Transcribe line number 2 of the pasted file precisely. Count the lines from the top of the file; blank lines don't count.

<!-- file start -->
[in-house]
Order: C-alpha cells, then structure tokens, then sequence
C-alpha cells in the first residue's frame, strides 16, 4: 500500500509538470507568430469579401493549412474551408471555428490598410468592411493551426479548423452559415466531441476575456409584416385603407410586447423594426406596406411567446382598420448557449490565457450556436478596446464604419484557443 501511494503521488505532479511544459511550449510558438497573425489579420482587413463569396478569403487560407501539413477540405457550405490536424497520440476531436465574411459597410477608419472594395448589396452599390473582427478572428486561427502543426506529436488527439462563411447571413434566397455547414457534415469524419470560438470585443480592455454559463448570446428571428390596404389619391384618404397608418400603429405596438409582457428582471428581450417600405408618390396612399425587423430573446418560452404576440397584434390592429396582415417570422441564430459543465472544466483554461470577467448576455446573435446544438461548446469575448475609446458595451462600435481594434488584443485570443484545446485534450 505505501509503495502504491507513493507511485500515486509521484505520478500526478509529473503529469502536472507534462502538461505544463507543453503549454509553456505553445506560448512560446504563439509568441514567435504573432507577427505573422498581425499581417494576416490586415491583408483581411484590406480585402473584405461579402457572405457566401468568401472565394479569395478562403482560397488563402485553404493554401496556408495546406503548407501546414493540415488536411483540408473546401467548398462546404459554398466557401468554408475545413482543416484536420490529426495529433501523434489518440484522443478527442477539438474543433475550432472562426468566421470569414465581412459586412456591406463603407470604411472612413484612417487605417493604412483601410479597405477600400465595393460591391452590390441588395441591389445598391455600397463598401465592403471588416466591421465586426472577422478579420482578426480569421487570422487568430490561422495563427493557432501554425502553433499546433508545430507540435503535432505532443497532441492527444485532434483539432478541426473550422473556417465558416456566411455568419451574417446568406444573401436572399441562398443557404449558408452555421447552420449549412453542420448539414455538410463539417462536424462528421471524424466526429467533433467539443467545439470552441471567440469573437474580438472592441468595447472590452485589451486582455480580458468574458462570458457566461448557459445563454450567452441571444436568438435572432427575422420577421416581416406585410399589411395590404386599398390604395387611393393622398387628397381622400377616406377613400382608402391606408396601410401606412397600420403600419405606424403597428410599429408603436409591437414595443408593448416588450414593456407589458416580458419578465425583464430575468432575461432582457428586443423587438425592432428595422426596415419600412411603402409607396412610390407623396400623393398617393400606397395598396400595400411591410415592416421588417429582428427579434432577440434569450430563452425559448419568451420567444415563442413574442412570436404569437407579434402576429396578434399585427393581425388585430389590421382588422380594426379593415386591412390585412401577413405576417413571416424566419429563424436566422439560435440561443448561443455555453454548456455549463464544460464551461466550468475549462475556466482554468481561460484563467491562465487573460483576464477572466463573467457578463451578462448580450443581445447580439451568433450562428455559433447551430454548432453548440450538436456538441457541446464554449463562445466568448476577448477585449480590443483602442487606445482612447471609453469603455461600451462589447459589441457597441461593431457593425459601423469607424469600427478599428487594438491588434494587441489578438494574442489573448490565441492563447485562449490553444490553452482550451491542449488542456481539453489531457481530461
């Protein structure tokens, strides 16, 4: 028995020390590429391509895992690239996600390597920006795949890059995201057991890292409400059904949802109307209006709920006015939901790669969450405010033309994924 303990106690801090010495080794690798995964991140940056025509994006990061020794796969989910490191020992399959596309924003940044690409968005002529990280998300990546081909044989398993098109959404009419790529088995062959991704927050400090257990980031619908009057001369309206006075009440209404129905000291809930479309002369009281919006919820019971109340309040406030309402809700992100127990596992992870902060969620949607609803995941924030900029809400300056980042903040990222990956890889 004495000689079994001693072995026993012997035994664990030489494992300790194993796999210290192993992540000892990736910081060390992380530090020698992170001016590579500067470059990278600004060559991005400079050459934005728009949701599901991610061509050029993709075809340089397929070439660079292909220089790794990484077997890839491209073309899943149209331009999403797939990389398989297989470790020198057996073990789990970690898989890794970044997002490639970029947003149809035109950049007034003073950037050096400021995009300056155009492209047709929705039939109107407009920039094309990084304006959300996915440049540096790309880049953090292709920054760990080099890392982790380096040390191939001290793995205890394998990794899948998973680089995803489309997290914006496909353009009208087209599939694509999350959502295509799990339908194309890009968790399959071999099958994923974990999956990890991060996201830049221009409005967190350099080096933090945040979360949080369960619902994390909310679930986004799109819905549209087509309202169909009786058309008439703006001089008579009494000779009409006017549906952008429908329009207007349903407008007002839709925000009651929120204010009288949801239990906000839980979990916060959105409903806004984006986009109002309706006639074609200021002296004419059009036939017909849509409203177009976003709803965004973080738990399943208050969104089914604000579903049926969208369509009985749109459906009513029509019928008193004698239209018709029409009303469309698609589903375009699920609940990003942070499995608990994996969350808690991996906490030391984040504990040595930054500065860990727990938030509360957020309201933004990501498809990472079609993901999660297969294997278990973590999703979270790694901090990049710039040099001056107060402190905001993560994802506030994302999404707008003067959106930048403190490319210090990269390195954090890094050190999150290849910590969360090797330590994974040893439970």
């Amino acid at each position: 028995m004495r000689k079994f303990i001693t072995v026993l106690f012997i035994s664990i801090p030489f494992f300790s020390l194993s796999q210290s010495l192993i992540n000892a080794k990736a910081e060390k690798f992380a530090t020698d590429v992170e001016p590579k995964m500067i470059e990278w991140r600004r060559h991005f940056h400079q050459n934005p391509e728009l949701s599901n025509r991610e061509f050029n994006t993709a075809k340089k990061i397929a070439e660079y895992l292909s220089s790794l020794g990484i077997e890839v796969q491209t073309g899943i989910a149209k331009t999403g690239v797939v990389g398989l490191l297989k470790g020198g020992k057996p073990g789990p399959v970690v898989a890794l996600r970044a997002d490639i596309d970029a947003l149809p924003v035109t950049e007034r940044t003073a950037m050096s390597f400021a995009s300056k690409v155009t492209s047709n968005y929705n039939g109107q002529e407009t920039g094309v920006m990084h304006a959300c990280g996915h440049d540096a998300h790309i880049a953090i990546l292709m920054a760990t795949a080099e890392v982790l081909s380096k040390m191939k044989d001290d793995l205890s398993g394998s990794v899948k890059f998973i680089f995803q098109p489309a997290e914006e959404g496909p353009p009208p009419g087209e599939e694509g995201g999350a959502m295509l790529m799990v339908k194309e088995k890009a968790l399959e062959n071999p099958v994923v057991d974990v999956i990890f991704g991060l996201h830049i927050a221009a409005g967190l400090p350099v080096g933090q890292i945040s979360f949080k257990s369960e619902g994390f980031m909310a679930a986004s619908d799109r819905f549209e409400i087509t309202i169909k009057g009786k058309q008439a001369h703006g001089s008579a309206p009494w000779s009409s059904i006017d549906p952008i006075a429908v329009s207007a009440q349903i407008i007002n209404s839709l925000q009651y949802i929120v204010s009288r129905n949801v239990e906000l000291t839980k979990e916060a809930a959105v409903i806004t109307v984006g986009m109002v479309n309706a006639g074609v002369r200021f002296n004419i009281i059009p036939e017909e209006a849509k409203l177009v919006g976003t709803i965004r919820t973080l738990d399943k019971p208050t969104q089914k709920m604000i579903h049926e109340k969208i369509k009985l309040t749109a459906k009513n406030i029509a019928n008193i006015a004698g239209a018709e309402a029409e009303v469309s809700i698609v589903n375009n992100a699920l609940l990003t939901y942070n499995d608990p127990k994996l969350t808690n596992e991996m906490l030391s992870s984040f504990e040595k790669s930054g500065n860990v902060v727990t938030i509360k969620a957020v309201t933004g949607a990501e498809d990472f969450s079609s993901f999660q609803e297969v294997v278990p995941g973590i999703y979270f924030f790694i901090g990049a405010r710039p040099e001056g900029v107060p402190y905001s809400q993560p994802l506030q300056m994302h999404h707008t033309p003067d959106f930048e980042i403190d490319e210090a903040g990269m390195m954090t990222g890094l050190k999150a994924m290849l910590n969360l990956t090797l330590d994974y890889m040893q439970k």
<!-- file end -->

Order: C-alpha cells, then structure tokens, then sequence